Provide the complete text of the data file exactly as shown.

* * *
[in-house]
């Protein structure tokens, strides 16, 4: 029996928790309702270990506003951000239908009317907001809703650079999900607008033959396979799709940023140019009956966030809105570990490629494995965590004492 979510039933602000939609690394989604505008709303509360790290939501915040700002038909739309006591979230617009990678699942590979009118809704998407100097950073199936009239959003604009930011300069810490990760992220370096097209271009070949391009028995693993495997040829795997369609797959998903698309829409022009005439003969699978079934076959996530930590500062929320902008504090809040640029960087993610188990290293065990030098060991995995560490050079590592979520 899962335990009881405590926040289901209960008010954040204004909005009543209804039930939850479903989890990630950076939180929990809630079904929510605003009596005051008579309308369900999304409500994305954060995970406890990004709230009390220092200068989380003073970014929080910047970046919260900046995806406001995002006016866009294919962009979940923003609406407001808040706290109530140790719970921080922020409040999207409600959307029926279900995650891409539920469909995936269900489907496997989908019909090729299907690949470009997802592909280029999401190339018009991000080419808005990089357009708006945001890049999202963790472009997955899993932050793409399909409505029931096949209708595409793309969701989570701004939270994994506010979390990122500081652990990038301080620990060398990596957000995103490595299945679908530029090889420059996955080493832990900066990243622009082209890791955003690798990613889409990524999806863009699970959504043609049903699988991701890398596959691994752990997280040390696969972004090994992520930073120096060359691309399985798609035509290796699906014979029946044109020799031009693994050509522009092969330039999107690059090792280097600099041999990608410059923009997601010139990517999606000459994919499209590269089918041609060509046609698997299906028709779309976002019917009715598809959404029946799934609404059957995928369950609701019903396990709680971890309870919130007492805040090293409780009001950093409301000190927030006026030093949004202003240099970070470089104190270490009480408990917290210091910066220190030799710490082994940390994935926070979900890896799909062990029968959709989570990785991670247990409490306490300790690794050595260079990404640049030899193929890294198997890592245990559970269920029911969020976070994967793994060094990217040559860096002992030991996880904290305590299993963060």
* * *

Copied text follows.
[in-house]
């Protein structure tokens, strides 16, 4: 029996928790309702270990506003951000239908009317907001809703650079999900607008033959396979799709940023140019009956966030809105570990490629494995965590004492 979510039933602000939609690394989604505008709303509360790290939501915040700002038909739309006591979230617009990678699942590979009118809704998407100097950073199936009239959003604009930011300069810490990760992220370096097209271009070949391009028995693993495997040829795997369609797959998903698309829409022009005439003969699978079934076959996530930590500062929320902008504090809040640029960087993610188990290293065990030098060991995995560490050079590592979520 899962335990009881405590926040289901209960008010954040204004909005009543209804039930939850479903989890990630950076939180929990809630079904929510605003009596005051008579309308369900999304409500994305954060995970406890990004709230009390220092200068989380003073970014929080910047970046919260900046995806406001995002006016866009294919962009979940923003609406407001808040706290109530140790719970921080922020409040999207409600959307029926279900995650891409539920469909995936269900489907496997989908019909090729299907690949470009997802592909280029999401190339018009991000080419808005990089357009708006945001890049999202963790472009997955899993932050793409399909409505029931096949209708595409793309969701989570701004939270994994506010979390990122500081652990990038301080620990060398990596957000995103490595299945679908530029090889420059996955080493832990900066990243622009082209890791955003690798990613889409990524999806863009699970959504043609049903699988991701890398596959691994752990997280040390696969972004090994992520930073120096060359691309399985798609035509290796699906014979029946044109020799031009693994050509522009092969330039999107690059090792280097600099041999990608410059923009997601010139990517999606000459994919499209590269089918041609060509046609698997299906028709779309976002019917009715598809959404029946799934609404059957995928369950609701019903396990709680971890309870919130007492805040090293409780009001950093409301000190927030006026030093949004202003240099970070470089104190270490009480408990917290210091910066220190030799710490082994940390994935926070979900890896799909062990029968959709989570990785991670247990409490306490300790690794050595260079990404640049030899193929890294198997890592245990559970269920029911969020976070994967793994060094990217040559860096002992030991996880904290305590299993963060």